“We of the European industry believe that addressing the root causes of these problems requires continued joint efforts of the U.S., Canada and Europe,” he said. In the context of the 232 investigation, Gotz asserted European imports are not a threat to national security, and European aluminum producers function under market-economy conditions and without government subsidies.
Robert Scott, director of the Economic Policy Institute, like other industry speakers after him, painted a bleak picture for the domestic industry, which he said is “hanging on only by a thread.”
Between 2000-2017, Chinese primary aluminum production capacity has increased by nearly 1,500%, Scott said.
“Collapsing prices have decimated U.S. primary aluminum production, capacity and employment,” he said, adding that the LME price of aluminum fell 39% between 2007 and 2016.
While most of the speakers identified Chinese overproduction as the primary factor in the U.S. industry’s struggles, some explained that Chinese imports are important — necessary, even — for their companies.
For example, Steve Casey, senior director of procurement for Bemis Company Inc., said there is only one domestic producer of converter foil, and its entire capacity is not enough to meet Bemis’ annual needs.
“Increased prices or quotas for aluminum foil will open the door for imports of finished packaging, resulting in a loss of market share, profitability and ultimately employment,” Casey said.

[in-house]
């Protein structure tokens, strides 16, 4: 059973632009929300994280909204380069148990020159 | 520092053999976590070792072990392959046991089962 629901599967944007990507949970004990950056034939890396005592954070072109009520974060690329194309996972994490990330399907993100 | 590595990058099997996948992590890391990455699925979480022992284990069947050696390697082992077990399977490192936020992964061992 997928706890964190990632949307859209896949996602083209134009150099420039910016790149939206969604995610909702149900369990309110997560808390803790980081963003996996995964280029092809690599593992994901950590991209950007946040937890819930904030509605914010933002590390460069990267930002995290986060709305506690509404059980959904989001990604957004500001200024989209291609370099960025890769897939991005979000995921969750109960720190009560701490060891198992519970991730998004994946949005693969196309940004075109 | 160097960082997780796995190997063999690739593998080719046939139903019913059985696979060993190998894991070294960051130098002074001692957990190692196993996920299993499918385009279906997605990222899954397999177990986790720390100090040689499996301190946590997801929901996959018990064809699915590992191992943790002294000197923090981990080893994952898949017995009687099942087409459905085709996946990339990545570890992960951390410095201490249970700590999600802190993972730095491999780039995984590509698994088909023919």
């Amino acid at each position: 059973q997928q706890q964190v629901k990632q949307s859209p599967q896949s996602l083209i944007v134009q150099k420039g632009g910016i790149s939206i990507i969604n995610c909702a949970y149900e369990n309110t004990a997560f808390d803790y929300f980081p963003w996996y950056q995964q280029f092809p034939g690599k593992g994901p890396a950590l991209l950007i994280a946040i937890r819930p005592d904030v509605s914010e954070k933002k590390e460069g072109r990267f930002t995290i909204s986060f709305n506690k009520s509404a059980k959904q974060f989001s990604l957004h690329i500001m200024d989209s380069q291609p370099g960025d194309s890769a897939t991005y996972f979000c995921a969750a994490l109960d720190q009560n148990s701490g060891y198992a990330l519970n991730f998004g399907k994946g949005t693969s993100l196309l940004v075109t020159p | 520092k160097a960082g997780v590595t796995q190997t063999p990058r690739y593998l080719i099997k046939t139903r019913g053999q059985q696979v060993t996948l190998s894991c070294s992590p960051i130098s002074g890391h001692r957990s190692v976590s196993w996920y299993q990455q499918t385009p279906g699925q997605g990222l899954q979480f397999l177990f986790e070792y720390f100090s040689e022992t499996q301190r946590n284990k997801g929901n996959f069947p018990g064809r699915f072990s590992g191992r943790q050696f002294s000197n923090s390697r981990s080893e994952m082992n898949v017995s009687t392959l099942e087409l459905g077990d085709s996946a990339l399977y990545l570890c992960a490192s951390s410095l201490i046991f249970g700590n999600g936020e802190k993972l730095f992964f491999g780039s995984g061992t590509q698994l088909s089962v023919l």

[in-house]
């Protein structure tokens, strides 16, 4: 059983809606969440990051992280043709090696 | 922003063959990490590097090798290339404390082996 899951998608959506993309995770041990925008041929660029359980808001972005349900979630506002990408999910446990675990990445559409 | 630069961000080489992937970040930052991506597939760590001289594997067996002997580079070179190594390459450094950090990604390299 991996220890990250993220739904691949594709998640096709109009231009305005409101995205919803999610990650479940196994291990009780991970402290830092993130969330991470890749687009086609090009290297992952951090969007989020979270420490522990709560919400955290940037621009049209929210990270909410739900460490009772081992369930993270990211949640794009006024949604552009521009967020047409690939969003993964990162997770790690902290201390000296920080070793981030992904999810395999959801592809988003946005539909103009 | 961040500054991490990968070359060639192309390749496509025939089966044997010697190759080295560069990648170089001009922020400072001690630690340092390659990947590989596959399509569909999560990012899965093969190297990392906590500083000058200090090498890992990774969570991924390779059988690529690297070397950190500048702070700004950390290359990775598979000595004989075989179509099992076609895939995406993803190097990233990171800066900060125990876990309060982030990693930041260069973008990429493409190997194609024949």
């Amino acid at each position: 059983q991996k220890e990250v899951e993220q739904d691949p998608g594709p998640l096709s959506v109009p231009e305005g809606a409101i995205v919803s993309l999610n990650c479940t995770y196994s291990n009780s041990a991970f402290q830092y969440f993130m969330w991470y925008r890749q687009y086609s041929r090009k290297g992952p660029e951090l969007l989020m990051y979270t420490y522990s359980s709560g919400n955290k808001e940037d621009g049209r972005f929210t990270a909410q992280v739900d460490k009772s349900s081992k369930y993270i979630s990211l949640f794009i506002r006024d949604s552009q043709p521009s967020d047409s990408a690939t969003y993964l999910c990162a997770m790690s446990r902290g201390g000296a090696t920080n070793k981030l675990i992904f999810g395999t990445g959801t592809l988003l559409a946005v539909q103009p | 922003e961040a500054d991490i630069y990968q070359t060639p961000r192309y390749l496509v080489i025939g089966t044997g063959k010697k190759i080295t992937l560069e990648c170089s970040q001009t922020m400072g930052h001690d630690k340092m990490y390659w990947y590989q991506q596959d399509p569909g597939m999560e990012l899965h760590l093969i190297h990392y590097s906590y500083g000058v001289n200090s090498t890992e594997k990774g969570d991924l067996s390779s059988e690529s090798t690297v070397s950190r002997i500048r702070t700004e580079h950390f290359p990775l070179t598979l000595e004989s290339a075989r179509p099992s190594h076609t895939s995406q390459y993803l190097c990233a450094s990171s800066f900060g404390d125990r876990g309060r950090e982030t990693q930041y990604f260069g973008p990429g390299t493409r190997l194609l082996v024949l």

He continued: “The present Section 232 investigation should not be used to restrict imports of aluminum foil for commercial uses, as the result would be grave economic consequences for the domestic manufacturing facilities of Bemis, other packaging producers and our customers.”
Similarly, Jim McGreevy, president and CEO of the Beer Institute, said 98% of is aluminum can sheet is sourced domestically, but that imported primary aluminum is essential.
“Tariffs or other measures limiting the importation of primary aluminum, or can sheet, will hurt our economic activities and the jobs our industry supports,” McGreevy said. “Imports of primary aluminum for can sheet manufacturing do not threaten national security.”
Overall, however, the message from the domestic aluminum industry was clear: “something needs to be done about Chinese excess capacity.”
Michael Bless, president and CEO of Century Aluminum, after citing statistics regarding closures of U.S. smelters and employment losses, said what should have been a good era for the domestic industry was not that because of Chinese overcapacity.
“This should have been a healthy period for America’s smelters,” Bless said. “Instead, prices have collapsed due to ever-expanding overproduction led by state-owned and state-invested enterprises inside and outside China.”
While steel has perhaps gotten more of the Section 232 limelight, aluminum is a vital metal with an array of uses — commercial, military and otherwise.
Secretary of Commerce Wilbur Ross is expected to announce the findings of the investigations in the near term. Some within the U.S. industry hope policy changes aren’t unnecessarily broad in scope — particularly in terms of which products are relevant to national security — Chinese overcapacity is perceived by most in the industry as a major threat, not just to U.S. producers but to market economies worldwide.
Now, it’s up to the Trump administration to decide what to do about that perceived threat, whether through tariffs, quotas, or a hybrid solution.
Free Download: The June 2017 MMI Report
Leave a Reply